“A Brooklyn Boy,” an exciting and engrossing dramatic memoir, takes the one-man show to new theatrical heights at the East Side Playhouse. Starring the multi-talented Steven Prescod, the play features family and friends from the Bedford-Stuyvesant neighborhood of his youth, as well as songs and music brilliantly punctuated with modern and hip-hop dance.

In this small, black-box storefront theater, Prescod commands attention with his quick character turns, from his father to his mother when he woos her at a neighborhood dance. His mother becomes pregnant at the age of 15 and enter Steven, who soon loses his father to prison at the age of 1 year. Prescod then delivers a riveting tale of friends from the age of 7 to his teenaged years who pressure him into a street life of assault and robbery of unlikely victims on the streets of Brooklyn. He easily slips in and out of many characters, old and young, with telling physical traits and diverse speaking voices.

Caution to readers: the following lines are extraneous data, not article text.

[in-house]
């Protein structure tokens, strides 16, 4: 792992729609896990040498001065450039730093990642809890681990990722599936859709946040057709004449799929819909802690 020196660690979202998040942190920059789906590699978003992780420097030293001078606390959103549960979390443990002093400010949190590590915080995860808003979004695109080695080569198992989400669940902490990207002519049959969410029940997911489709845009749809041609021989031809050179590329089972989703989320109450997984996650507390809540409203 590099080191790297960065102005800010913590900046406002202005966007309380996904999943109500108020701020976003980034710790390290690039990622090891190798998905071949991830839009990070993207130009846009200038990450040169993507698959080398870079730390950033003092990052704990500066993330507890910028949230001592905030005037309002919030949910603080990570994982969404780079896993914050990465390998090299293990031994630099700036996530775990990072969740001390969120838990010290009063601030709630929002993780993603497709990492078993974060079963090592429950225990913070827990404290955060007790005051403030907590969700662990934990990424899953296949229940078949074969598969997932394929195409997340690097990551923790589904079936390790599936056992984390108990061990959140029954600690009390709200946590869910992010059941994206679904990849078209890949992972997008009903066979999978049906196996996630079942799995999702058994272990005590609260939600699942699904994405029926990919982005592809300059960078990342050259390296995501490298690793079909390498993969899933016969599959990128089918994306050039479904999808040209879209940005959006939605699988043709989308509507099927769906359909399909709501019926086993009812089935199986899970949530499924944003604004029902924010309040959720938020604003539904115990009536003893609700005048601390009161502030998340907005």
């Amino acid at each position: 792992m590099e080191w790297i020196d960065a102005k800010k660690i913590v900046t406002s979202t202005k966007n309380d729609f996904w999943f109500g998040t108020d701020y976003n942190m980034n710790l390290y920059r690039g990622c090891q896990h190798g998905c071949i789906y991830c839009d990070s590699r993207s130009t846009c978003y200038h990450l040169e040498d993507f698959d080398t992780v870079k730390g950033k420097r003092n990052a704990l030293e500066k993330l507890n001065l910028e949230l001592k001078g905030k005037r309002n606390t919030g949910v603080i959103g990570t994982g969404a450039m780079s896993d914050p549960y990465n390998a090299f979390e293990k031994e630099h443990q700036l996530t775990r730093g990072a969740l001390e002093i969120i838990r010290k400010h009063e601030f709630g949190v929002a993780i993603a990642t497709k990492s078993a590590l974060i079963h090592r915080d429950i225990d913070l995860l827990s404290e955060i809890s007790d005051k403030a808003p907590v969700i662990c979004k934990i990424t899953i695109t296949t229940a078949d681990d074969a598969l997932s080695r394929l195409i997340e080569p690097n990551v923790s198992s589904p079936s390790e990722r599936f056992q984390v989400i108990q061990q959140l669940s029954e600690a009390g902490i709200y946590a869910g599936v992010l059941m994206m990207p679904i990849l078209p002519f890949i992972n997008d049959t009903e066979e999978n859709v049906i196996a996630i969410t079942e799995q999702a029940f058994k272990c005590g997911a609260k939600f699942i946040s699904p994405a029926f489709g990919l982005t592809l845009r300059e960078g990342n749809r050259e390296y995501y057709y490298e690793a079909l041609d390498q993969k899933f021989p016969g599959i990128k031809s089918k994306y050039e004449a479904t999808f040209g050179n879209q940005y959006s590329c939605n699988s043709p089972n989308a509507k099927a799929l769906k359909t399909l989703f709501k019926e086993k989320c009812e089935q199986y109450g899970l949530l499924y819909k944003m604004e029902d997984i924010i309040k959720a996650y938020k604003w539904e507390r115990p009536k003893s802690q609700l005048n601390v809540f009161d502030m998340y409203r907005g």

In dramatic contrast, his family, including his mother, grandmother and grandfather of Caribbean descent, provide a Christian upbringing and advice to young Steven. He feels that his grandfather “was trying to drill religion into him.” By the time he was 17, he says “I felt that I was already headed to hell.”

Prescod wrote the book, music and lyrics with Moises Roberto Belizario under the auspices of the City Kids Foundation. Instead of a prison term, Steven opts for the alternative teen program at City Kids and probation. Under Belizario’s direction, Prescod tells his story and renders an inspiring coming-of-age tale that revisits some good times as well as troubling moments for young Steven.

Visual backdrop designs by Brad Peterson and Howard Olah-Reiken projected on a black backdrop colorfully illustrate the various locations of his story. Anjelica Dorman, Terrance James, Ernest Lewis and Ben Vernon provide additional music.

Prescod’s show is fresh and timely for all ages, but especially relevant and educational for young people. The show runs through the end of April, Thursdays and Fridays at 7 p.m. and Saturdays at 2 p.m. and 7 p.m., at the East Side Playhouse, 350 E. Sixth St.